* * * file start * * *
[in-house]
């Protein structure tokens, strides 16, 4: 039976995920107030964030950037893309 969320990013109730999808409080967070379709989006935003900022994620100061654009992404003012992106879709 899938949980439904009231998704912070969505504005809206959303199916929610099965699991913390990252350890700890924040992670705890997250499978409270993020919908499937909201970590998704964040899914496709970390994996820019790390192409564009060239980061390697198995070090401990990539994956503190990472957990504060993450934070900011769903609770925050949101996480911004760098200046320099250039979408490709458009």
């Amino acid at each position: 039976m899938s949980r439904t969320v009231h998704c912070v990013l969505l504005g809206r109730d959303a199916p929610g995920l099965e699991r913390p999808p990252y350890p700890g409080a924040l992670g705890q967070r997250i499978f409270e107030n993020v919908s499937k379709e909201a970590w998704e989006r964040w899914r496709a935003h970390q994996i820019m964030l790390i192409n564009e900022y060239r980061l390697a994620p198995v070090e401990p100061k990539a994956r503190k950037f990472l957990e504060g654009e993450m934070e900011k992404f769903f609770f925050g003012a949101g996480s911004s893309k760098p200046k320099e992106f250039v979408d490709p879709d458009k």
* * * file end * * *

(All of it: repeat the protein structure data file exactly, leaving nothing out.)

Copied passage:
[in-house]
């Protein structure tokens, strides 16, 4: 039976995920107030964030950037893309 969320990013109730999808409080967070379709989006935003900022994620100061654009992404003012992106879709 899938949980439904009231998704912070969505504005809206959303199916929610099965699991913390990252350890700890924040992670705890997250499978409270993020919908499937909201970590998704964040899914496709970390994996820019790390192409564009060239980061390697198995070090401990990539994956503190990472957990504060993450934070900011769903609770925050949101996480911004760098200046320099250039979408490709458009």
């Amino acid at each position: 039976m899938s949980r439904t969320v009231h998704c912070v990013l969505l504005g809206r109730d959303a199916p929610g995920l099965e699991r913390p999808p990252y350890p700890g409080a924040l992670g705890q967070r997250i499978f409270e107030n993020v919908s499937k379709e909201a970590w998704e989006r964040w899914r496709a935003h970390q994996i820019m964030l790390i192409n564009e900022y060239r980061l390697a994620p198995v070090e401990p100061k990539a994956r503190k950037f990472l957990e504060g654009e993450m934070e900011k992404f769903f609770f925050g003012a949101g996480s911004s893309k760098p200046k320099e992106f250039v979408d490709p879709d458009k």